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How to Build a Culinary Kitchen for Herbalists by Herbal Academy
18 Apr 2024

How to Build a Culinary Kitchen for Herbalists

Foraged & Grown book cover

The following excerpt is taken from the book Foraged & Grown by Tara Lanich-LaBrie. Tara takes us on a culinary kitchen journey to reconnect with our body and the natural world with 100 plant-inspired recipes.

Foraged and Grown is a herbalist’s culinary kitchen journey through the seasons with recipes that highlight herbal ingredients and share their use in various historic folk traditions. From Nettle Gnocchi and Hollyhock Wraps to Rose Roll-Out Cookies and Dandelion Root Drinking Chocolate, readers are in the hands of an expert who alchemizes foraged and grown plants into magic. Including a detailed plant guide, seasonal organization, and key ingredient swaps to make all recipes accessible, this is the perfect cookbook for anyone curious about the natural world, cooking with more plants, or eating with the seasons.


This is a list of ingredients I keep stocked in my culinary kitchen pantry most of the year, and many of these ingredients are used throughout the book. There is an array of dried plants, mushrooms, and flowers to add color and beauty, flavor, medicinal benefits, nutrients, and minerals. I also powder my herbs, flowers, and mushrooms to add to such recipes as doughnuts or sauces, and this allows for quick and easy additions to regular meals. Everything in the book is gluten- and dairy-free and most things are preserved or sweetened with either maple syrup, coconut sugar, or honey. To be able to cook these recipes, I would recommend stocking your culinary kitchen up on the following ingredients more regularly:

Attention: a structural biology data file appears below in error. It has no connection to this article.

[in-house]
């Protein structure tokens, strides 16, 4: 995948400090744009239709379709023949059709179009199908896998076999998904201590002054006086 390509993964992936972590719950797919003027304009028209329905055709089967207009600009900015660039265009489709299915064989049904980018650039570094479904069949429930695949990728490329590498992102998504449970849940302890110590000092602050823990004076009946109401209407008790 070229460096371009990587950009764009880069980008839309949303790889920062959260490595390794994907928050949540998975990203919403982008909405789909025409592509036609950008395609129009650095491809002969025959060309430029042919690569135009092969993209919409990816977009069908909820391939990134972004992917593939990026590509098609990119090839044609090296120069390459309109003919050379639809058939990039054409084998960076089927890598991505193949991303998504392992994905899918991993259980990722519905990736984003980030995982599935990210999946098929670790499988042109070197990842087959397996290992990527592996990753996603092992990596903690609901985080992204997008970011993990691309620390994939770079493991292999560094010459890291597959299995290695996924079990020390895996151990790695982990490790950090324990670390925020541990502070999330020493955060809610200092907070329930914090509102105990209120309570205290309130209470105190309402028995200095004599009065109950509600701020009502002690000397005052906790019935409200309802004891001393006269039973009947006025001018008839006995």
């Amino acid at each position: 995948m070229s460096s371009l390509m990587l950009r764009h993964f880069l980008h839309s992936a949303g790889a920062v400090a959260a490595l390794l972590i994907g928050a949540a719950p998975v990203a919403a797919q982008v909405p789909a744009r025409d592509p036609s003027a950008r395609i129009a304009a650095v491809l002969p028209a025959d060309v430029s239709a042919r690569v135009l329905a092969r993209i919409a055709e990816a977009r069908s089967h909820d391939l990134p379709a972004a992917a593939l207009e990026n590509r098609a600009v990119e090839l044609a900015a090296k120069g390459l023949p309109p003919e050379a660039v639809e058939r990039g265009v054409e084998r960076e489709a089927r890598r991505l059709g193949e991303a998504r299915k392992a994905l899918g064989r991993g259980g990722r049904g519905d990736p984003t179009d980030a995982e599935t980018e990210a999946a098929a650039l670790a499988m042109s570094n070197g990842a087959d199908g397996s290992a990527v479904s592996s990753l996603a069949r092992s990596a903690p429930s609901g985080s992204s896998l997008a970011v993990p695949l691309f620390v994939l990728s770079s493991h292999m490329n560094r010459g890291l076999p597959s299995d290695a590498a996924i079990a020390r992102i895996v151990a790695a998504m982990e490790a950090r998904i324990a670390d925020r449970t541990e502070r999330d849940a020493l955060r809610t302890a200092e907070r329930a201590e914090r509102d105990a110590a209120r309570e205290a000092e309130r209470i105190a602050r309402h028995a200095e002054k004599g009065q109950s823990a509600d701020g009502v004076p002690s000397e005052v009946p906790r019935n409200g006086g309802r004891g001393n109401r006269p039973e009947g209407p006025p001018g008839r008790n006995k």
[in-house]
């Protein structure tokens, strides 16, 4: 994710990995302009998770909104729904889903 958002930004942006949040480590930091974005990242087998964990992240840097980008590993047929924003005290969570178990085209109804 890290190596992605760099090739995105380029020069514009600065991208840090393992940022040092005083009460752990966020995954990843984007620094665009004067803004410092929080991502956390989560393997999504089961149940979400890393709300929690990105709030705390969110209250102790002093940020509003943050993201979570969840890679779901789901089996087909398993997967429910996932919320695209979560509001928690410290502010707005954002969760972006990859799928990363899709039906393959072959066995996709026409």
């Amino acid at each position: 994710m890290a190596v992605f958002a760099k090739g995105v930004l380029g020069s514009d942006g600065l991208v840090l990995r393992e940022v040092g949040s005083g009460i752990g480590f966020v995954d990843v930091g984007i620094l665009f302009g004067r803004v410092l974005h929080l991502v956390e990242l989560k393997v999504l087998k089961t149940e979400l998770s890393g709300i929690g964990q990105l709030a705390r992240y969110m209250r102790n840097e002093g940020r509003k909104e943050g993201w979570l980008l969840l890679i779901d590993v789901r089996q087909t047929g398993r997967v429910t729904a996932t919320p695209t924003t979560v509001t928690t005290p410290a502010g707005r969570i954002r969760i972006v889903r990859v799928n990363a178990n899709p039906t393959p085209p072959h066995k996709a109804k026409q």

Coconut Flour: Coconut flour is very dense, so a little goes a long way. It can be excellent for baking and is a favorite for people who are grain-free. It is high in healthy fats and protein.

Oat Flour: Oat flour is a favorite of mine because it is easily made at home, accessible, and inexpensive. Oats are also a medicinal herb, and the flour is quite versatile. Some people are allergic or sensitive to oats, especially if they have celiac disease, and sorghum flour is often a good replacement.

Garbanzo Bean Flour: Garbanzo bean flour is used all over the world to make savory gluten-free foods. It is made from ground garbanzo beans (also known as chickpeas or besan) and is a favorite for its buttery, slightly nutty flavor and smooth texture, lending itself to savory pancakes and battered, fried foods.

Nut Flours: In this book, I use almond, chestnut, and hazelnut flours. All three flours are ground from the nut in their name; in many of the recipes, they can often be used interchangeably. However, almond flour tastes mild and buttery, whereas chestnut and hazelnut flours are much stronger in flavor. They all work well combined with other gluten-free flours and in baked goods.